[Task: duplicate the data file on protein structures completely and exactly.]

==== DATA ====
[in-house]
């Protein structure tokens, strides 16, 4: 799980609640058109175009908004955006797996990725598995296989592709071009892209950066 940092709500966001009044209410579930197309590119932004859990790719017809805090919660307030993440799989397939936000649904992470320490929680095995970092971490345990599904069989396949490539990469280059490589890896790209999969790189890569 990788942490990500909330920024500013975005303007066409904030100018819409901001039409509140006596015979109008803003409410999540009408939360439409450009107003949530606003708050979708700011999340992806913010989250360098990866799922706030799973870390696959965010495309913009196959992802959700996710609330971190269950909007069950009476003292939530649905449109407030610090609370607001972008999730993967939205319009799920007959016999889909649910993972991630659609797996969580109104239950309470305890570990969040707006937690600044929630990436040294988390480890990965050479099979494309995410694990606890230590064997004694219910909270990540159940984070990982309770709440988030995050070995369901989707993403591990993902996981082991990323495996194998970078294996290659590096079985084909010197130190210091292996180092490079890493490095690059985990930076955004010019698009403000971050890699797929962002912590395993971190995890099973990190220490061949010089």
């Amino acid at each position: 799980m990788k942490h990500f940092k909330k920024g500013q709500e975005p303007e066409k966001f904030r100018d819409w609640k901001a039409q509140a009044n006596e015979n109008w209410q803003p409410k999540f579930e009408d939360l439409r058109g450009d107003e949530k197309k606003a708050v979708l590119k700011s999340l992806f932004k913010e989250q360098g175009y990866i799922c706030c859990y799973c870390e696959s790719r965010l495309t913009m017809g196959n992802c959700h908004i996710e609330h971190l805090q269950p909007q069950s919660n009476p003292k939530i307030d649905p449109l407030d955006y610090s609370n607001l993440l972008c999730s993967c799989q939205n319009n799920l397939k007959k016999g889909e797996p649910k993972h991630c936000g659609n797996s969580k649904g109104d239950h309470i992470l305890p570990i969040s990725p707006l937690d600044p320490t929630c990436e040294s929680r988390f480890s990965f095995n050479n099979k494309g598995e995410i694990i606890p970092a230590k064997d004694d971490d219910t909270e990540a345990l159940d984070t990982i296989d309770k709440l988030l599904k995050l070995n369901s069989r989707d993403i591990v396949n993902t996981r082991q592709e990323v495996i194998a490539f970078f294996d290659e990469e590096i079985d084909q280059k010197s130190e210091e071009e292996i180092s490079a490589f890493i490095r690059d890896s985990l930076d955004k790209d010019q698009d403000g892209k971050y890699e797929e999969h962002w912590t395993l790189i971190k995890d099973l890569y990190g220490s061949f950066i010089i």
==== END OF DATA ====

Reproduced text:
[in-house]
């Protein structure tokens, strides 16, 4: 799980609640058109175009908004955006797996990725598995296989592709071009892209950066 940092709500966001009044209410579930197309590119932004859990790719017809805090919660307030993440799989397939936000649904992470320490929680095995970092971490345990599904069989396949490539990469280059490589890896790209999969790189890569 990788942490990500909330920024500013975005303007066409904030100018819409901001039409509140006596015979109008803003409410999540009408939360439409450009107003949530606003708050979708700011999340992806913010989250360098990866799922706030799973870390696959965010495309913009196959992802959700996710609330971190269950909007069950009476003292939530649905449109407030610090609370607001972008999730993967939205319009799920007959016999889909649910993972991630659609797996969580109104239950309470305890570990969040707006937690600044929630990436040294988390480890990965050479099979494309995410694990606890230590064997004694219910909270990540159940984070990982309770709440988030995050070995369901989707993403591990993902996981082991990323495996194998970078294996290659590096079985084909010197130190210091292996180092490079890493490095690059985990930076955004010019698009403000971050890699797929962002912590395993971190995890099973990190220490061949010089």
């Amino acid at each position: 799980m990788k942490h990500f940092k909330k920024g500013q709500e975005p303007e066409k966001f904030r100018d819409w609640k901001a039409q509140a009044n006596e015979n109008w209410q803003p409410k999540f579930e009408d939360l439409r058109g450009d107003e949530k197309k606003a708050v979708l590119k700011s999340l992806f932004k913010e989250q360098g175009y990866i799922c706030c859990y799973c870390e696959s790719r965010l495309t913009m017809g196959n992802c959700h908004i996710e609330h971190l805090q269950p909007q069950s919660n009476p003292k939530i307030d649905p449109l407030d955006y610090s609370n607001l993440l972008c999730s993967c799989q939205n319009n799920l397939k007959k016999g889909e797996p649910k993972h991630c936000g659609n797996s969580k649904g109104d239950h309470i992470l305890p570990i969040s990725p707006l937690d600044p320490t929630c990436e040294s929680r988390f480890s990965f095995n050479n099979k494309g598995e995410i694990i606890p970092a230590k064997d004694d971490d219910t909270e990540a345990l159940d984070t990982i296989d309770k709440l988030l599904k995050l070995n369901s069989r989707d993403i591990v396949n993902t996981r082991q592709e990323v495996i194998a490539f970078f294996d290659e990469e590096i079985d084909q280059k010197s130190e210091e071009e292996i180092s490079a490589f890493i490095r690059d890896s985990l930076d955004k790209d010019q698009d403000g892209k971050y890699e797929e999969h962002w912590t395993l790189i971190k995890d099973l890569y990190g220490s061949f950066i010089i």